The regiment was in the Lahore Sector. On 8-9 September 1965, it took part in the 22 Brigade counter attack across BRBL Canal, from over the North Syphon so as to destroy the enemy and secure the area up to the Grand Trunk Road at Mile 13-14. During the counter attack near Pul Kanjri Distributry, a jeep along with pennon, briefcase and diary of Major General Naranjan Purshad, GOC 15 Indian Division was also captured. During this action, 2 officers, 1 Junior Commissioned Officer and 5 sowars of the regiment embraced Shahadat.

24 Cavalry (Frontier Force)  

Rann of Kutch April 1965 While stationed at Lahore under Headquarters 10 Division, the regiment detached A Squadron for deployment under Headquarters 8 Division in Chhor Sector. Later, A Squadron along with 2 FF, under command 6 Brigade, attacked and captured Biar Bet.

Khem Karan September 1965 The unit was under command 1 Armoured Division at Raiwind. As part of 5 Armoured Brigade, it took part in operations across Rohi Nullah in Kasur Sector. In this operation by significant personal gallantry, Major Khadim Hussain destroyed three enemy tanks with an abandoned recoilless rifle.

 25 Cavalry  

The regiment under command 6 Armoured Division in Chawinda Sector remained in action throughout the 17 days of the war. 8 September was the most crucial day when four Indian divisions spear headed by their First Armoured Division (Fakhar-e-Hind) broke out of village Charwa on three axis. With total disregard to enemy strength, 25 Cavalry repulsed enemy advance by inflicting heavy casualties. The day’s action culminated in capture of the vital ground of Gadgor. The badly mauled enemy leaving his destroyed equipment withdrew towards Chobara. On the next day, the enemy made desperate efforts to dislodge the unit from Gadgor, but the regiment held on till 10 September. The C-in-C Pakistan Army General Muhammad Musa came specially to address the regiment at Pasrur, during which he praised the deeds of the regiment and announced the title of “MEN OF STEEL”, which was later approved by General Headquarter in 1976. The regiment was awarded 5 Sitara-i-Jur'at, 10 Tamgha-i-Jur'at. During this action 2 Junior Commissioned Officerss, 5 Non-Commissioned Officers and 9 soldiers of the regiment embraced shahadat.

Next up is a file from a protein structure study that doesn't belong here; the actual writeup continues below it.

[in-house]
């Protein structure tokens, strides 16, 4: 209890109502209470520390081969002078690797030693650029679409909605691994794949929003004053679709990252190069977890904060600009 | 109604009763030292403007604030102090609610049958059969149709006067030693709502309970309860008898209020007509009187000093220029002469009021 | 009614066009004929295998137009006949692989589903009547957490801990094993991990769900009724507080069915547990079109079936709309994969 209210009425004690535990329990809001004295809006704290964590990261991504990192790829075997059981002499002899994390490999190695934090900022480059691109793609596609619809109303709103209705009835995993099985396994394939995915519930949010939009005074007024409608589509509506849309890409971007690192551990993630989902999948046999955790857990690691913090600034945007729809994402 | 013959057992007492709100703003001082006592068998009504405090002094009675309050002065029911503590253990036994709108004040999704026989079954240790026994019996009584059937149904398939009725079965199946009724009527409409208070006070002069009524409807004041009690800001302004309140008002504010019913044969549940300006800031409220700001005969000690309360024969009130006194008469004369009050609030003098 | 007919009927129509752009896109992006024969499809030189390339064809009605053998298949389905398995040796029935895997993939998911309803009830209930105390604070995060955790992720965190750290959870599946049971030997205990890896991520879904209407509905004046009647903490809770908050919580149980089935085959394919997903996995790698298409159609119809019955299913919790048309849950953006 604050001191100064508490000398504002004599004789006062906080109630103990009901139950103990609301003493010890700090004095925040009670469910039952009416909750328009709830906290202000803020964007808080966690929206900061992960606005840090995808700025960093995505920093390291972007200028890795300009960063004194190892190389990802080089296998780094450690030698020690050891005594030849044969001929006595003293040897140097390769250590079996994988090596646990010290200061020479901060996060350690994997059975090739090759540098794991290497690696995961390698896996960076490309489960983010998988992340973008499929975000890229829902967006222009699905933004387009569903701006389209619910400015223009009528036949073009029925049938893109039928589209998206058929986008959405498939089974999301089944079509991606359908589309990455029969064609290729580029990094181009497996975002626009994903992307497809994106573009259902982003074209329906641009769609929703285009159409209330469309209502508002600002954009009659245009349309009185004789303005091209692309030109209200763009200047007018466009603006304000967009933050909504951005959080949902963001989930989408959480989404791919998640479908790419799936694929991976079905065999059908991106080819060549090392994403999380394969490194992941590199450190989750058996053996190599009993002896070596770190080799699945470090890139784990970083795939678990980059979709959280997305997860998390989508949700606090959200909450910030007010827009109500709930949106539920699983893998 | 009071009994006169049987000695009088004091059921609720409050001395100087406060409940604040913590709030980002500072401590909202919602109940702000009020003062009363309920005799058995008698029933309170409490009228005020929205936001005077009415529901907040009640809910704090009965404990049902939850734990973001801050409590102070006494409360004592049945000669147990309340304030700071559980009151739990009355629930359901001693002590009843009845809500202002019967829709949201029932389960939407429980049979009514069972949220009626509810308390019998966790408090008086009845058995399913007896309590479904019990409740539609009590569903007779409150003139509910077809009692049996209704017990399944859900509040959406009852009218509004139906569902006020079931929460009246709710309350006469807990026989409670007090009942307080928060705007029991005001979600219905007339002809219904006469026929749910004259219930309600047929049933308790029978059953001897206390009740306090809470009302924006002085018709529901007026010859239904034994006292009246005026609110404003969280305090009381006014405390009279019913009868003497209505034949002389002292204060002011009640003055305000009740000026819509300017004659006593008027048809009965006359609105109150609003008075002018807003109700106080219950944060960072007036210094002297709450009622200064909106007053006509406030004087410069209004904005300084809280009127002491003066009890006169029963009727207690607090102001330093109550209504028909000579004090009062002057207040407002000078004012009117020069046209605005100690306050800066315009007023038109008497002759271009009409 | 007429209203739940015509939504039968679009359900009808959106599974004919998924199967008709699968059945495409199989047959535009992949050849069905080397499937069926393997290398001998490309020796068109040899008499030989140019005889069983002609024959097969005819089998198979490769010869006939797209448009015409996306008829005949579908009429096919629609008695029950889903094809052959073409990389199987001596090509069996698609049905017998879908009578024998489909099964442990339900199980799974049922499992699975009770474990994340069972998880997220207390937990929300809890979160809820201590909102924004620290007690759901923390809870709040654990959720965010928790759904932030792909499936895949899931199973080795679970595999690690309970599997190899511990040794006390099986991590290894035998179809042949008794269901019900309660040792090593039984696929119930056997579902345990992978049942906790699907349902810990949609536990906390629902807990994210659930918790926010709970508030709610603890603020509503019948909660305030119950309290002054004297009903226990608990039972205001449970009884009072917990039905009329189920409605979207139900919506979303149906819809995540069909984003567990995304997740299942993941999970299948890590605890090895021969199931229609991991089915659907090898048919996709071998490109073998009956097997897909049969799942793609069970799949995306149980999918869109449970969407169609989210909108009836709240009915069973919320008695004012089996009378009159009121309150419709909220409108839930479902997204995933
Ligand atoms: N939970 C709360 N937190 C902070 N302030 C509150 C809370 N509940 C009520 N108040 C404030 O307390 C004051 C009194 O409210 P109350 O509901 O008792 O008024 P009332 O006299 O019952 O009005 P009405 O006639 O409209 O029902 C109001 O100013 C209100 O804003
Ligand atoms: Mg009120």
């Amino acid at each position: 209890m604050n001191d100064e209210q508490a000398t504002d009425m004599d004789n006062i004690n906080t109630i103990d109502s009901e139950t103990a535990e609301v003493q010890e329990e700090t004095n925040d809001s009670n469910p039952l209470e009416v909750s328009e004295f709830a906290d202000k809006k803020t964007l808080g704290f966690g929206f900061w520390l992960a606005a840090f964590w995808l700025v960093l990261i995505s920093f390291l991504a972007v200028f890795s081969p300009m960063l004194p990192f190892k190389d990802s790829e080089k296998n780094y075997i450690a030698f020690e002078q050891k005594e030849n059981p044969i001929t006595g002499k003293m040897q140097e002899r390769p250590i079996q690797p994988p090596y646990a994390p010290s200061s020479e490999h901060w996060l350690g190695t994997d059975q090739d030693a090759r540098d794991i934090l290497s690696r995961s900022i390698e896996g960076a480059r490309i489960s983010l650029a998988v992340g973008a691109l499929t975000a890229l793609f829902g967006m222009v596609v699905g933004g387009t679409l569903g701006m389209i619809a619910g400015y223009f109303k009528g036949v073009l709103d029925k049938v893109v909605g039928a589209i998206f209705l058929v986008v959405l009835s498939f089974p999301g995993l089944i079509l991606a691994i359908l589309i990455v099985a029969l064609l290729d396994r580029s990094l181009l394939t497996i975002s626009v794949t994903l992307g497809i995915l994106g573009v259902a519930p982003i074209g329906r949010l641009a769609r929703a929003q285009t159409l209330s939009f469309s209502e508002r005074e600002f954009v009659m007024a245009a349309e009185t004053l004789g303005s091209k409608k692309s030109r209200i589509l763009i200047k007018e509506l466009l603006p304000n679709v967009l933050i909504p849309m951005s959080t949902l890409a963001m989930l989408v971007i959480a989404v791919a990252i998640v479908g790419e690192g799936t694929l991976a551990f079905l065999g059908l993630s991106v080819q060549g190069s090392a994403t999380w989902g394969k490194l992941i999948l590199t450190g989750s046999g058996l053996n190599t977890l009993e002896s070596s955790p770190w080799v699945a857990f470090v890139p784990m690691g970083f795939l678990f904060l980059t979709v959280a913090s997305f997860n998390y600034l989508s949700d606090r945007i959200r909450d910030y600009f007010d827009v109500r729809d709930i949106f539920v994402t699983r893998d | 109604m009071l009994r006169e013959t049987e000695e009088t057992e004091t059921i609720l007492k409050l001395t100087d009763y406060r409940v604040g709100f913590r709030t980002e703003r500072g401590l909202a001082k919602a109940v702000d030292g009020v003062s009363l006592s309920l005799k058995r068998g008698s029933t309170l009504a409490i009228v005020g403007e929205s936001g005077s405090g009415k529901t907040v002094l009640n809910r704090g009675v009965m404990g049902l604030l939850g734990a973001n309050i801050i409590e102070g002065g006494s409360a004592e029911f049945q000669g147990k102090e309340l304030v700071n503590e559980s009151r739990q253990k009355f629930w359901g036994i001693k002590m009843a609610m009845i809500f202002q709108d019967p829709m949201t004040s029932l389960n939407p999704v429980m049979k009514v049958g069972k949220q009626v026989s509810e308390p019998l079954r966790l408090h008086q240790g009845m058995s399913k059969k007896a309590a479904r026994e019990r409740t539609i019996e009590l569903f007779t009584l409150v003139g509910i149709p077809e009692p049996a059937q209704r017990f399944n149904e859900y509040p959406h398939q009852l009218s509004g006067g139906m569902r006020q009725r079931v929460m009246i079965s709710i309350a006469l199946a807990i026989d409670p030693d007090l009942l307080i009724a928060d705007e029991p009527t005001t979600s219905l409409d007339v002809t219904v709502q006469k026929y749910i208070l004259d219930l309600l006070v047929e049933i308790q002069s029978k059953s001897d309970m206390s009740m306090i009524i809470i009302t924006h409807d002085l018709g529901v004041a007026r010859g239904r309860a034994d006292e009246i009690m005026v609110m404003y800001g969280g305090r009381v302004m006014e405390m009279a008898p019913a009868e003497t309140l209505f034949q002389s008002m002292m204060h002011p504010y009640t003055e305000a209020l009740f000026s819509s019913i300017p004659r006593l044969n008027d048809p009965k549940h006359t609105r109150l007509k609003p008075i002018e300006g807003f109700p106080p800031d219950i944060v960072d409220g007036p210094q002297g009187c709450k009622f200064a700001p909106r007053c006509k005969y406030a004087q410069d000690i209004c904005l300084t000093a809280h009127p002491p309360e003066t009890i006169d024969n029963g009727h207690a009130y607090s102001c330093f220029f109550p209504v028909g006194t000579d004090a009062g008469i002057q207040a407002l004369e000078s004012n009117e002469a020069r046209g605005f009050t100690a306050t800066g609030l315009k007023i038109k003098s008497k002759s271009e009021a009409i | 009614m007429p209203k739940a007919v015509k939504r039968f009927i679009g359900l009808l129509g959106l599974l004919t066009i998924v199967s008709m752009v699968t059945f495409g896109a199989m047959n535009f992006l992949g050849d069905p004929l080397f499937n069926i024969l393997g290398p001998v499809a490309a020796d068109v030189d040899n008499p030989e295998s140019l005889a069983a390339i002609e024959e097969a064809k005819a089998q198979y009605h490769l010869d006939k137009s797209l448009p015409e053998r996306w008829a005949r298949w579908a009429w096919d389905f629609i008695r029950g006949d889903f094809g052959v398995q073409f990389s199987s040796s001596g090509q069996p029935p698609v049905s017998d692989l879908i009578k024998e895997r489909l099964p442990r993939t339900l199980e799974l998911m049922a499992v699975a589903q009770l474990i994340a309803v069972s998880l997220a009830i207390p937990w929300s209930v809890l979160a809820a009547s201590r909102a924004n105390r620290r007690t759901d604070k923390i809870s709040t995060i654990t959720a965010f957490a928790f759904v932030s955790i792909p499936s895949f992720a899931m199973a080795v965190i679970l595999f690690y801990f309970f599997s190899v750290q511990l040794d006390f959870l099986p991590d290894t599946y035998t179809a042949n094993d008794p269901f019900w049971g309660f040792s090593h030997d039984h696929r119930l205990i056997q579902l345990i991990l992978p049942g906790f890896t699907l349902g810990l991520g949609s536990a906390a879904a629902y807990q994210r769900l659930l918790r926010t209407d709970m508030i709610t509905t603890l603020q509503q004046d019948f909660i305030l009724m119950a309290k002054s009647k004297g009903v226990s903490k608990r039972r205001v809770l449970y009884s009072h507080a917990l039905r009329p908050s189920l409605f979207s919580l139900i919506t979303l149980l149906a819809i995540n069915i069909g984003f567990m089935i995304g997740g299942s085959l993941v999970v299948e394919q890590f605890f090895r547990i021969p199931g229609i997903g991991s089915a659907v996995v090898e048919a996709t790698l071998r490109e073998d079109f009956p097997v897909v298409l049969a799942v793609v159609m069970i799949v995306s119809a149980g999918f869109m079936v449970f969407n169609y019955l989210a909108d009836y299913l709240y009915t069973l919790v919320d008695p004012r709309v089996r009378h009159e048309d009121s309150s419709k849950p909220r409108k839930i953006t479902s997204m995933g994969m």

top
 1971 War
13th Lancers  

The regiment as part of 8 Independent Armoured Brigade Group, fought in the Shakargrah area of Sialkot Sector and inspite of heavy losses in men and material during counter attack on the enemy bridgehead on 16 December, it stood firm and in the process forced the enemy to withdraw and yield ground. Twenty four personnel were martyred in this action.  The regiment was awarded battle  honour of Bara Pind 1971.

Guides Cavalry (Frontier Force)  

The regiment, as part of 6 Armoured Division, remained dispersed in Sahiwal Jungle for deception, depicting an armoured force with dummy tanks. Later it moved to 33 Division area in Chhor-Umerkot Sector. In this sector 1 Junior Commissioned Officer and 2 Sowars embraced Shahadat due to an enemy air attack.

20 Lancers  

The regiment took part in this war under 8 Division from the border in the north to Road Shakargrah-Zafarwal in the south at Shakargrah Zafarwal Sector. The regiment was tasked to delay the enemy onslaught between Deg Nadi on the west and River Bein on the east for 48 hours but the enemy was delayed for 13/14 days. Sowar Muhammad Hussain embraced Shahadat and earned Nishan-i-Haider for his selfless devotion and extreme act of gallantry, the only person in the Armoured Corps to get this award so far. Sixteen men embraced Shahadat, while forty five got wounded.

 4 Cavalry